Howell: I think a lot of that is because so many people are putting so much positive sentiment on this January 10th report, Tomm. Not to be bearish or bullish but do you think we're placing too much emphasis on that upcoming report?

Pfitzenmaier: Well, I've said any time you rally in anticipation of a friendly number in a report that means that report has to be even more friendly than we've already anticipated and that is really hard to do. A lot of people think the USDA is way off, historically they're not off by that much. So you lose a couple bushel per acre and a couple hundred thousand acres of ground and that is offset by 100 to 150 million bushel offset in corn on demand, export demand that hasn't shown up, maybe it's a big nothing. If that's the case we rallied for nothing and then we set back a little bit. I'm not saying we're going to completely fall apart but that may be all the rally we get for a while here.

Howell: Tomm, we're about to turn over a new calendar year here so we've got just a couple of questions to wrap us up for today. Looking at 2020 and the crop year that is coming we've got one here from a farmer in South Dakota wanting to know, which commodity do you see as the best bet in 2020?

Pfitzenmaier: To sell or buy?

Howell: Wasn't specified so I'll let you take that one.

Pfitzenmaier: My best bet is to sell new crop corn in that $4 to $4.20 range. To me if all those prevent plant acres come back in, and you have to assume we're going to go back to having normal trendline, 2019 to me was an aberration with all the wet troubles we had, and you think about it, think of all the problems we have in 2019 and still produced a pretty darn good crop. So if we bump that acreage up to what those prevent plant acres pulled it down I just think we're going to be buried in corn by next fall. So to me my big deal would be to sell new crop corn. Beans, I don't know, there's a lot of uncertainty about beans. We've got China in the mix there. Maybe they've got a little more upside. So I'm not quite as certain on that. But my trade would be to sell Dec corn.

Howell: Tomm, we've got one final question here. I guess people must think that you're pretty bearish usually on the show because we've got a question here from Dana in Osceola, Nebraska wanting to know, why you have been so bearish in the past year? And do you see any change in that feeling going into 2020?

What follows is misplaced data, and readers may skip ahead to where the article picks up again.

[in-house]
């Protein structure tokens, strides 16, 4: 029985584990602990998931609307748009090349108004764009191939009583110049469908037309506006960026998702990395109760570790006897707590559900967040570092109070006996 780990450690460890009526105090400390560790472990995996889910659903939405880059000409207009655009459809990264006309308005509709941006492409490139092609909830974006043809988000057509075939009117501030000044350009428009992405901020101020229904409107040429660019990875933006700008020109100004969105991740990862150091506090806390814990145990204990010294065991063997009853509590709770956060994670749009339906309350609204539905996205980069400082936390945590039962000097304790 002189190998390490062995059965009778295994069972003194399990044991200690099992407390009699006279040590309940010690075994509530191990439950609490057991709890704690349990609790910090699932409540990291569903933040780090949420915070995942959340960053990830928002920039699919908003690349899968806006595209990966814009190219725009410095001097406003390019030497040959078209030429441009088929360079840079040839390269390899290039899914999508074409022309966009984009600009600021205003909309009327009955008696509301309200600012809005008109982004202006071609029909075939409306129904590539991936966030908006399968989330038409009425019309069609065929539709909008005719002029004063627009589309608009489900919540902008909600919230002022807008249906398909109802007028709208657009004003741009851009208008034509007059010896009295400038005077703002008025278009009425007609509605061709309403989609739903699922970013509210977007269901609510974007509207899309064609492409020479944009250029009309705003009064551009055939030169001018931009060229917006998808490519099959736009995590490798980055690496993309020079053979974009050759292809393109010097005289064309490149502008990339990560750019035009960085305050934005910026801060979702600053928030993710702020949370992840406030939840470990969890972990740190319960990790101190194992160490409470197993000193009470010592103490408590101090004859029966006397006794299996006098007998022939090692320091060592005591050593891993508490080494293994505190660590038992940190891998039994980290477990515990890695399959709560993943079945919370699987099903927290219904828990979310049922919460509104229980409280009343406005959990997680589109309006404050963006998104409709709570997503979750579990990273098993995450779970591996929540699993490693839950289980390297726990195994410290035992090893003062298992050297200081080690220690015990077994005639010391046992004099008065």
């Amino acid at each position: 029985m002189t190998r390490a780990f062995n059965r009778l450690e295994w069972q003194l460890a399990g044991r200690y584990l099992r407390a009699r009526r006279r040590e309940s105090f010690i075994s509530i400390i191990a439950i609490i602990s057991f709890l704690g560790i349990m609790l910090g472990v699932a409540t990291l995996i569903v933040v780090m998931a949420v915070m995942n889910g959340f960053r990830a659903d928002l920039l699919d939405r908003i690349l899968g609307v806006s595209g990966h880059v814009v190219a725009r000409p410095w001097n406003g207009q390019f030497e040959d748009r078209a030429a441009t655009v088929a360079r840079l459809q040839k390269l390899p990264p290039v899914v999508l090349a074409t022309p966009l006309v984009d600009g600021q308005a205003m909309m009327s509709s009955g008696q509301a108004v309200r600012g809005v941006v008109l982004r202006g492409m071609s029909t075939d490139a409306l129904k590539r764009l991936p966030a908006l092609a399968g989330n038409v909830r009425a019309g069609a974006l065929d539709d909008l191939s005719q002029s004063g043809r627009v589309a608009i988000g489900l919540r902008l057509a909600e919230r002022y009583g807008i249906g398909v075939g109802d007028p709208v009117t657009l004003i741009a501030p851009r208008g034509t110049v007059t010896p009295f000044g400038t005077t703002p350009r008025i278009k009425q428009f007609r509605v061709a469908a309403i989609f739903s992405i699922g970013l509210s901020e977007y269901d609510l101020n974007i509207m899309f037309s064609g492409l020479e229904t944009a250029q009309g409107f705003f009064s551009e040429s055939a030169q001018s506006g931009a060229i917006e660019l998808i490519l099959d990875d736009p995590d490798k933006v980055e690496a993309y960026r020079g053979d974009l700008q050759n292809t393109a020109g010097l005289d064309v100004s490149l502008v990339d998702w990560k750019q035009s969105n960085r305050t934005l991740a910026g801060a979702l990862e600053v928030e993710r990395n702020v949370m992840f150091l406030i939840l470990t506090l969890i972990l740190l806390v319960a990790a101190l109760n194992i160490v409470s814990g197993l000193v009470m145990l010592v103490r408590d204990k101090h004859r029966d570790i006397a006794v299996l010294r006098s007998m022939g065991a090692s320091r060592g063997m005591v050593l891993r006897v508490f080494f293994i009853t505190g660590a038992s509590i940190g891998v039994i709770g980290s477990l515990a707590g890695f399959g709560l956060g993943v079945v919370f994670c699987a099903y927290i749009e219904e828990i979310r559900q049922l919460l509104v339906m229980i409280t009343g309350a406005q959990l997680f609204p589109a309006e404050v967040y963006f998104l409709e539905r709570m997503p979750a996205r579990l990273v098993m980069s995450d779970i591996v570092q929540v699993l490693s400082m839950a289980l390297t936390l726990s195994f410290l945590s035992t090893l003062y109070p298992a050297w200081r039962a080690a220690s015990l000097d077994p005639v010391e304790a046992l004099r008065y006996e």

Pfitzenmaier: Because the U.S. used to control 70% of the corn in the country, in the world, now we produce 30%. And we aren't what we used to be. Ethanol has topped out, unless China bails us out. Export demand has been awful. We produced the daylights out of corn under a wide variety of conditions, and beans too for that matter. So we're just overproducing and not consuming enough. So I think you're in for five or six years of flat corn prices to give you little opportunities to sell corn above $4, which we almost always have, but looking for moon shots all the time just doesn't add up to me. I'm primarily involved with risk management. Well, being long corn and beans all the time isn't risk management when you're producing it. So that is why I'm perceived I think as being bearish. But my deal is risk management. So that turns out to be selling, which I guess that's a bad, awful thing. But that is the way I come down.

Howell: Protecting themselves for 2020 what would you recommend folks do? You said sell. Do you have anything else to add to that?

Pfitzenmaier: No, I think interest rates are flat, I think you get your long-term interest rates locked in, do whatever you can to get your costs under control. I think that's about all you can do, sell good rallies where you think you can make some money, and then produce a heck of a good crop because it's yield usually that makes or breaks us in the farming business. So that is what I'd work on doing.

Howell: All right, Tomm Pfitzenmaier, thank you so much for joining us for our last show here in 2019.

Pfitzenmaier: Thank you.

Howell: Join us next week when we’ll look at the biggest stories of 2019 in rural America and Ted Seifried is back at the Market to Market table. Until then, thanks for watching, listening or reading. I’m Delaney Howell. Have a great week!